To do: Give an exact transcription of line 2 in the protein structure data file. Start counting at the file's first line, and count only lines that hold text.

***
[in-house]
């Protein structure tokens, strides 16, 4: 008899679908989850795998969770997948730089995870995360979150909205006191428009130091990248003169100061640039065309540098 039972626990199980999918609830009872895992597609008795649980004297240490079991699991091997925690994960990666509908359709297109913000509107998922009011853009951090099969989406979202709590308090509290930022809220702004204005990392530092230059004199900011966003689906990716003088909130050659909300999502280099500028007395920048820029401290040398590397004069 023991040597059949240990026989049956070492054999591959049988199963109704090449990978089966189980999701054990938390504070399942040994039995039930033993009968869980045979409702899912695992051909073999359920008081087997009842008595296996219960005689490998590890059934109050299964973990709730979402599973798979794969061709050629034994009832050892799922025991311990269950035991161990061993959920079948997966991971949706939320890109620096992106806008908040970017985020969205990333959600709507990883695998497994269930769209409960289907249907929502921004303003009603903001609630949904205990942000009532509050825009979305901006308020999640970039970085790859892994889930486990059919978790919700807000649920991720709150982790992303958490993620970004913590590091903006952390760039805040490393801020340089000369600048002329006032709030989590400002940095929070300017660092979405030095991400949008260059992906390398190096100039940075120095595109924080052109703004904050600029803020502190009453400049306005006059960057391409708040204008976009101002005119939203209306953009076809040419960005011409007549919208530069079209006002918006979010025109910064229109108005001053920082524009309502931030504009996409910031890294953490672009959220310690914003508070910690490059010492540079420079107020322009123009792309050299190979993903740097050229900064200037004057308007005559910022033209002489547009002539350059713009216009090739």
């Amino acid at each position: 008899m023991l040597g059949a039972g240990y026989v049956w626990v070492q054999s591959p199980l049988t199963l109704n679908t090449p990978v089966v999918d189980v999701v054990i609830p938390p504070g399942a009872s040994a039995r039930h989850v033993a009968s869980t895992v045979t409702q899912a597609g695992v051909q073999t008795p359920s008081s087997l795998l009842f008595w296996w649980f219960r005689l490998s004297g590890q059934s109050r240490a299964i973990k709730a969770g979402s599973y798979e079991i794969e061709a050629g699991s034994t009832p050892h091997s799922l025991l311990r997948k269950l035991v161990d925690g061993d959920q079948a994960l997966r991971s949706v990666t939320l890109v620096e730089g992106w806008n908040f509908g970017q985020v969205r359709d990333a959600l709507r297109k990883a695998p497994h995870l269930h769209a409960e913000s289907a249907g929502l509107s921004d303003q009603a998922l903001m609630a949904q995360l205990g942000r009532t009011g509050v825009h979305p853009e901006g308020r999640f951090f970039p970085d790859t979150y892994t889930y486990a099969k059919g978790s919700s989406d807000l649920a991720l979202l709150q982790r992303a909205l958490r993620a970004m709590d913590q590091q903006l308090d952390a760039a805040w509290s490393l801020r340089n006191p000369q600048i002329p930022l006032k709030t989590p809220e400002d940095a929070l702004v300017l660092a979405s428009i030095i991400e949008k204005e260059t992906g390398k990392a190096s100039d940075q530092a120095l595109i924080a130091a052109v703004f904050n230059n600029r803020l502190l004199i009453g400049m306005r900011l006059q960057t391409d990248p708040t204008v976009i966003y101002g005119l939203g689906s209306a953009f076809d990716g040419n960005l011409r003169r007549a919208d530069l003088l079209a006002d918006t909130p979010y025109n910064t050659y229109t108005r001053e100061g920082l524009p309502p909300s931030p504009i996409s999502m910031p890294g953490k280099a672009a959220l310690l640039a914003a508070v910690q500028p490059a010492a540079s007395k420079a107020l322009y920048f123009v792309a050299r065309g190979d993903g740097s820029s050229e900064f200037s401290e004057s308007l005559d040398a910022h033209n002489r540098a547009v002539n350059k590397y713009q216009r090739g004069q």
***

């Protein structure tokens, strides 16, 4: 008899679908989850795998969770997948730089995870995360979150909205006191428009130091990248003169100061640039065309540098 039972626990199980999918609830009872895992597609008795649980004297240490079991699991091997925690994960990666509908359709297109913000509107998922009011853009951090099969989406979202709590308090509290930022809220702004204005990392530092230059004199900011966003689906990716003088909130050659909300999502280099500028007395920048820029401290040398590397004069 023991040597059949240990026989049956070492054999591959049988199963109704090449990978089966189980999701054990938390504070399942040994039995039930033993009968869980045979409702899912695992051909073999359920008081087997009842008595296996219960005689490998590890059934109050299964973990709730979402599973798979794969061709050629034994009832050892799922025991311990269950035991161990061993959920079948997966991971949706939320890109620096992106806008908040970017985020969205990333959600709507990883695998497994269930769209409960289907249907929502921004303003009603903001609630949904205990942000009532509050825009979305901006308020999640970039970085790859892994889930486990059919978790919700807000649920991720709150982790992303958490993620970004913590590091903006952390760039805040490393801020340089000369600048002329006032709030989590400002940095929070300017660092979405030095991400949008260059992906390398190096100039940075120095595109924080052109703004904050600029803020502190009453400049306005006059960057391409708040204008976009101002005119939203209306953009076809040419960005011409007549919208530069079209006002918006979010025109910064229109108005001053920082524009309502931030504009996409910031890294953490672009959220310690914003508070910690490059010492540079420079107020322009123009792309050299190979993903740097050229900064200037004057308007005559910022033209002489547009002539350059713009216009090739």